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Independent's fight to open pharmacy on Dorset island for ‘beleaguered’ residents continues


Independent's fight to open pharmacy on Dorset island for ‘beleaguered’ residents continues

An independent pharmacist who has struggled to secure support from local NHS organisations to open a pharmacy on the Dorset island of Portland, leaving its 13,500 residents with just one pharmacy, has said he is unlikely to ever secure a contract to provide pharmaceutical services to its “beleaguered” residents.

Stephen McGonigle, who works in south and west Dorset, decided to try and open a pharmacy after the closure of a Boots branch at Fortuneswell in February left the island with just one other pharmacy in Easton.

According to the Dorset Echo, he submitted an application to NHS Dorset to open a pharmacy in Underhill in the north of Portland and identified premises at Portland Hospital. McGonigle was quoted as saying Dorset Healthcare University NHS Foundation Trust, who run the hospital, came back to him with an annual rent offer of £126,000 which he said he could not afford and would leave him “working for free.”

However, the Trust’s chief executive Matthew Bryant told Independent Community Pharmacist it met McGonigle to talk about opening a pharmacy at the hospital but a final rent figure was not reached and claimed McGonigle has not come back to talk to them. Bryant insisted the Trust was “very supportive of” McGonigle’s “ideas.”

“Portland Hospital is an important asset for the local community and we are keen to develop services there which support the health, care and wellbeing of local residents,” Bryant said, insisting the Trust is “not involved with licensing new pharmacies.”

“No final figure was outlined for premises rental, though we would certainly be as flexible as possible about rent in a commercial situation. We have not been approached for further discussions about this, which is disappointing, but we remain keen to support this or any similar proposals to develop the hospital for benefit of the Portland community.” 

McGonigle, who is continuing his search for new premises on the island, said his application was supported by Public Health Dorset who agreed Portland needed two pharmacies.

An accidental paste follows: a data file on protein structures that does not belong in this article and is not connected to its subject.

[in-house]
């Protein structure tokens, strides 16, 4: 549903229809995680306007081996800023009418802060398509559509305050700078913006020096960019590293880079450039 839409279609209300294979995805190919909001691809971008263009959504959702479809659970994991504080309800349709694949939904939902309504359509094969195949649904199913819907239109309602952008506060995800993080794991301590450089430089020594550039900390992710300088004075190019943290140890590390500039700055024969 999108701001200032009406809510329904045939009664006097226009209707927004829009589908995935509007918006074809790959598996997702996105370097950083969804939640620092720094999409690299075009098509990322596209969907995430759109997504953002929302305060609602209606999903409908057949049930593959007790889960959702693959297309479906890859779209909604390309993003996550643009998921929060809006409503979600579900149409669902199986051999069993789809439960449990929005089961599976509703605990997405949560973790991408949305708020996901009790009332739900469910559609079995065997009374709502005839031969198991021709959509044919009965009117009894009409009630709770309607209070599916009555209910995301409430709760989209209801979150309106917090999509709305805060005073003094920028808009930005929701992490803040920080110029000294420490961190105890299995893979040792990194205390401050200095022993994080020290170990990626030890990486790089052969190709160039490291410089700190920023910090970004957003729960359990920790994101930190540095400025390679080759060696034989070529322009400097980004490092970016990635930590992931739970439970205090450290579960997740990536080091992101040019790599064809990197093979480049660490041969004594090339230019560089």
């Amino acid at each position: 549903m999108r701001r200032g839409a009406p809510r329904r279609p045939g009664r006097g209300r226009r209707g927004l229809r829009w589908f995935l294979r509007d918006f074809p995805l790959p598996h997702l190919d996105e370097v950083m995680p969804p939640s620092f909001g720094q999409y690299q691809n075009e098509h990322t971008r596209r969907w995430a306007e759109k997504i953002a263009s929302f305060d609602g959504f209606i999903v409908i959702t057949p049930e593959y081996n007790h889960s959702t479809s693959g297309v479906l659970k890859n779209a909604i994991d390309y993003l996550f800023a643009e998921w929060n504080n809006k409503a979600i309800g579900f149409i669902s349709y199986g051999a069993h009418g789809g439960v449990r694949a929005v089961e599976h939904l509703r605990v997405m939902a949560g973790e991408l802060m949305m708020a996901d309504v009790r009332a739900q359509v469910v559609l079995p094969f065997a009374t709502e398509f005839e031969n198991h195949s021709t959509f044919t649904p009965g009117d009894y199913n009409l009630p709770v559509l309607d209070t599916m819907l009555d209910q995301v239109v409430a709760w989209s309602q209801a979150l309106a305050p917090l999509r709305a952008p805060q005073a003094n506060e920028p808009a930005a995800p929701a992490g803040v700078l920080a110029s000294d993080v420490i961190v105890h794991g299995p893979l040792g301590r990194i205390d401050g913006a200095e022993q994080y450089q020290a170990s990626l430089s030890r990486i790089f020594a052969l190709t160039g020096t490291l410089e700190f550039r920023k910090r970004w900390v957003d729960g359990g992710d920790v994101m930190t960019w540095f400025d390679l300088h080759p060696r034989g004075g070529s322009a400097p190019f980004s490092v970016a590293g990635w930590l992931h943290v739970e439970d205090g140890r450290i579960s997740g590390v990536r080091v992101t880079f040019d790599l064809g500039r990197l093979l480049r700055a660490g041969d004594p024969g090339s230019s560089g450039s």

“Given the current dire state of the negotiating committee for pharmaceutical contractors and the relentless workload, it looks increasingly unlikely I shall ever hold a contract to provide a pharmaceutical service to the beleaguered residents on the island of Portland, Dorset,” he told the Dorset Echo.

NHS Dorset: ICB is processing application and waiting for McGonigle to provide missing information 

A spokesperson for NHS Dorset told ICP that Dorset integrated care board is processing McGonigle's application and is waiting for him to provide some missing information before it can proceed.

"Dorset ICB is the decision-maker for such applications and it is not their role to support or provide guidance to individual applicants in making such applications. If they need guidance there are specialists who can provide them the support they need," the spokesperson said. 

"It is the role of the Health and Wellbeing Board (HWB) to identify gaps in the provision of pharmaceutical services in the pharmaceutical needs assessment (PNA). With the closure of the Boots pharmacy, the HWB will need to consider the PNA and whether this needs to be rewritten as a result of the closure.

"Pharmacy contractors make their applications to either meet a need that has been identified in the PNA or to meet a need they have identified that the PNA does not. This might be the case where a pharmacy closed after the PNA was published. The fact that a pharmacy has closed does not automatically mean a new pharmacy application should be granted."

ICP has contacted McGonigle for comment.

Pictured: Chesil Beach along Lyme Bay as seen from the heights of the Isle of Portland.

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